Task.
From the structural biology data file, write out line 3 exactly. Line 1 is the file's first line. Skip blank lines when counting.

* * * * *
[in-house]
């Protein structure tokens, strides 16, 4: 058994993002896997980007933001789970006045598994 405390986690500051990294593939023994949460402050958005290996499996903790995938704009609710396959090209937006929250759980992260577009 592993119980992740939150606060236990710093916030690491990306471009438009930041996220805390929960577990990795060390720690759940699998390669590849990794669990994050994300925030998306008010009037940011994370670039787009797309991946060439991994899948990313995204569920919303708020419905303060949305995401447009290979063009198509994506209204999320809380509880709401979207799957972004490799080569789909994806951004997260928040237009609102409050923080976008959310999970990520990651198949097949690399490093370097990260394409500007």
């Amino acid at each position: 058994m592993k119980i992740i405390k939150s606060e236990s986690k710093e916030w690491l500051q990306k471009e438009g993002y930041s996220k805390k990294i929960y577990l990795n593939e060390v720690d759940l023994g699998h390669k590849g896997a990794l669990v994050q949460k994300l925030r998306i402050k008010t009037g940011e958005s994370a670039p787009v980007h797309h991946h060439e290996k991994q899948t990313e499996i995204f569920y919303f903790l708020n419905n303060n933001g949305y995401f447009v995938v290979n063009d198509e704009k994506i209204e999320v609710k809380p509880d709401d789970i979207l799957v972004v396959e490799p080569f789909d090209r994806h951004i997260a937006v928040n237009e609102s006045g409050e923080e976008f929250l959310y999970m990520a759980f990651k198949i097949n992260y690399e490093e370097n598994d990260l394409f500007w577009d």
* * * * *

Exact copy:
């Amino acid at each position: 058994m592993k119980i992740i405390k939150s606060e236990s986690k710093e916030w690491l500051q990306k471009e438009g993002y930041s996220k805390k990294i929960y577990l990795n593939e060390v720690d759940l023994g699998h390669k590849g896997a990794l669990v994050q949460k994300l925030r998306i402050k008010t009037g940011e958005s994370a670039p787009v980007h797309h991946h060439e290996k991994q899948t990313e499996i995204f569920y919303f903790l708020n419905n303060n933001g949305y995401f447009v995938v290979n063009d198509e704009k994506i209204e999320v609710k809380p509880d709401d789970i979207l799957v972004v396959e490799p080569f789909d090209r994806h951004i997260a937006v928040n237009e609102s006045g409050e923080e976008f929250l959310y999970m990520a759980f990651k198949i097949n992260y690399e490093e370097n598994d990260l394409f500007w577009d």